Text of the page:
Smell ya later!
Other things Brian enjoys:
Scooping me on the Spartan Armory reveal.
That’s the only item on my list for now. It’s more than enough. I’m sure I’ll come across some more stuff as this PR boat sets sights on September 14th and Brian dims the lights on my updates, only resurfacing occasionally to torpedo my plans in favor of his own dastardly dreams of e-popularity.
But even though Brian fired some big guns last week, we’re not completely out of precious cargo to ship straight from the studio and directly into your face. And while the Armory itself is reserved for UNSC personnel (Spartans only), we definitely didn’t forget about the Elites.
The bad news for those who’ve come to prefer the Sangheili as their in game avatar of choice is that you’ll have significantly less customizations options with Elites then you will with their Spartan counterparts. The good news? What you will have to choose from is some of the most bad ass looking gear you’ll come across in the game.
Here’s what Luke had to say about the differences in treatment between the Spartans and Elites in Reach:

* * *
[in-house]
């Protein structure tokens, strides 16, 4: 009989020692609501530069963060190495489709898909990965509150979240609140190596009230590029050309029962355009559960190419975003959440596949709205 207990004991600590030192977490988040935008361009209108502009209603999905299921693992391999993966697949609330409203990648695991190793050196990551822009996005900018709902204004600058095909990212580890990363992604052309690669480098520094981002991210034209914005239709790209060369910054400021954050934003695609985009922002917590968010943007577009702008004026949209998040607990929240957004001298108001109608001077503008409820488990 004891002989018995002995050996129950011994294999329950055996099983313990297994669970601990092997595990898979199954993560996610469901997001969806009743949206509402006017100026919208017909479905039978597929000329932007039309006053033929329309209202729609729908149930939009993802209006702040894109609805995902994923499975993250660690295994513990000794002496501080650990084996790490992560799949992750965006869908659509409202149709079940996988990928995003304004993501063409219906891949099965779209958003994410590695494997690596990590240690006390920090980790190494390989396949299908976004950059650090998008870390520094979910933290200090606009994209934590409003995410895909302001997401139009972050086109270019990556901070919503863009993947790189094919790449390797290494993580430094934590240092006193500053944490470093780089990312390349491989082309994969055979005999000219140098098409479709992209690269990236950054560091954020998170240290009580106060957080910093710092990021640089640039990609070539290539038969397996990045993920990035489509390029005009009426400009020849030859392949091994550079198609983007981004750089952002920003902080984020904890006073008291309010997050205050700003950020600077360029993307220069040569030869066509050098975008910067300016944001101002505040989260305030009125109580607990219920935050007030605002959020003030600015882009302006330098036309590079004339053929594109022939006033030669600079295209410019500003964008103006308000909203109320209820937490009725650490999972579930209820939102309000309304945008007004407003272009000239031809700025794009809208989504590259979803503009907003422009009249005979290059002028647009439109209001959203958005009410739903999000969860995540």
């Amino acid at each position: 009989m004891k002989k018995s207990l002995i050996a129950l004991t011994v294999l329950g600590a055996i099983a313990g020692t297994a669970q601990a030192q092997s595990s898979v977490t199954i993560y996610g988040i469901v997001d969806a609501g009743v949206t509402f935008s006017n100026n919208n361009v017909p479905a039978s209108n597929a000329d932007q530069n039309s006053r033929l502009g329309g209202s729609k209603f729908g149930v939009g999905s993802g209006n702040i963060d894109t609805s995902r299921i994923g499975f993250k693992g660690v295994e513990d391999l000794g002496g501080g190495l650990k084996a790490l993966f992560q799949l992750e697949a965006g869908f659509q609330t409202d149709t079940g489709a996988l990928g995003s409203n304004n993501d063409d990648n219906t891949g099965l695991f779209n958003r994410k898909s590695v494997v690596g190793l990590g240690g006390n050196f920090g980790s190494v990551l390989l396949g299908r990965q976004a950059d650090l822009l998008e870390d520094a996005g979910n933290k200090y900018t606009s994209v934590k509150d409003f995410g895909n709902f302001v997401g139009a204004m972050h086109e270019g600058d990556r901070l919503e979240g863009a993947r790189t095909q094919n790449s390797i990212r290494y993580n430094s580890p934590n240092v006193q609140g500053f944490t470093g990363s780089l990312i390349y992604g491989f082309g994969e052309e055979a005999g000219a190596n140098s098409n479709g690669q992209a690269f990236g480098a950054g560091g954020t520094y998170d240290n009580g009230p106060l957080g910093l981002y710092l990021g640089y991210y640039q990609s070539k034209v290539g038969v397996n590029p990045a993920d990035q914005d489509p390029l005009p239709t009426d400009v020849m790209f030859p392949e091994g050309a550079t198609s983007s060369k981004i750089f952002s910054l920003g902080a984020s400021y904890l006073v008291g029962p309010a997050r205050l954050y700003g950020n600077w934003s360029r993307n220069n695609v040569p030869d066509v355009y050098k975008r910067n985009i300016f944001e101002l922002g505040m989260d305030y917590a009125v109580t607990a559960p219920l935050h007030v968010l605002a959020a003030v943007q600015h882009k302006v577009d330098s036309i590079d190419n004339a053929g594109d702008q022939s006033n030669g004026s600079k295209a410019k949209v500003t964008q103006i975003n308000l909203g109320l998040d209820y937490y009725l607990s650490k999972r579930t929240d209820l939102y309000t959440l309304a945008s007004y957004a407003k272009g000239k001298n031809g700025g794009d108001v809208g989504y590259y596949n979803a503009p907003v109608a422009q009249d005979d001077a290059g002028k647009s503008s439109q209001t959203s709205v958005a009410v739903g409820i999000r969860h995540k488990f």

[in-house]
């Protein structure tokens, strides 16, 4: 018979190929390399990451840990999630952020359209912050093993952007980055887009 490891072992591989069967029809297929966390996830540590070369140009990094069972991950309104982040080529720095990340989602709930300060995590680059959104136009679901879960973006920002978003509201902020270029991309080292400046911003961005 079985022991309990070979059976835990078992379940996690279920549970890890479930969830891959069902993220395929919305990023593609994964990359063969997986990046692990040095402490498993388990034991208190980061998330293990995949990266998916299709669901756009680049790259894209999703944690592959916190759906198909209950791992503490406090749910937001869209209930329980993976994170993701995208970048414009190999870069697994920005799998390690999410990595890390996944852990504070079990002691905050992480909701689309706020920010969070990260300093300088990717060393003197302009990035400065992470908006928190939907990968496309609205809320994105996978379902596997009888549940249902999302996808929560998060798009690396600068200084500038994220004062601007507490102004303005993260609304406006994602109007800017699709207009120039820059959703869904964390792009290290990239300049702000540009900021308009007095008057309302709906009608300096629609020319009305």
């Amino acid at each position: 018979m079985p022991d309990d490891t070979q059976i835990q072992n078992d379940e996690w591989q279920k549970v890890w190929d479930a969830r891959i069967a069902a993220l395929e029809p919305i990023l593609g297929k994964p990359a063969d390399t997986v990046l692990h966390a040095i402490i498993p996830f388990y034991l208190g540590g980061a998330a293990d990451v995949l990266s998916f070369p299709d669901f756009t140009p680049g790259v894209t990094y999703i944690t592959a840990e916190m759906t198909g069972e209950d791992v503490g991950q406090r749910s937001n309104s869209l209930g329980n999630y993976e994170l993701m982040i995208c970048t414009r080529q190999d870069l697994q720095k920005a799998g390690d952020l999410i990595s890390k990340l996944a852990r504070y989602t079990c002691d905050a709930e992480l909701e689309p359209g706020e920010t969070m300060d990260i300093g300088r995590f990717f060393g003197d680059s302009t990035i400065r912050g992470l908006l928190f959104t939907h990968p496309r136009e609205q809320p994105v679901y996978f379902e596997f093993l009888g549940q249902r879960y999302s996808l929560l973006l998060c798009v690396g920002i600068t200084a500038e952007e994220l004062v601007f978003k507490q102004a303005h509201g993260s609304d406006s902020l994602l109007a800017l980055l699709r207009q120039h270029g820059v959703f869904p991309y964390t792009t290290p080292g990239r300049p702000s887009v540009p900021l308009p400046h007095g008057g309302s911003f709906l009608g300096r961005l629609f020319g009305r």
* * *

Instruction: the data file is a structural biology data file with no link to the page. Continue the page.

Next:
“Instead of piece-by-piece customization like the Spartans, Elite customization is a full model swap with models selected from the various Elite classes appearing throughout the Campaign. There are all kinds of reasons for this, not the least of which is our continued emphasis on the Spartan as your identity in Reach.”
“Elites will be automatically unlocked as players reach new Ranks. They aren’t something you’ll need to spend your hard-earned Credits on – we’ve got plenty of stuff for that.
Players will be able to select which Elite they’ll appear as in Elite-eligible game modes (like Invasion!). When you see an Elite Ultra running around on the battlefield you’ll know that player reached Warrant Officer. That selected Elite will inherit the color scheme the player set up in the Armory.”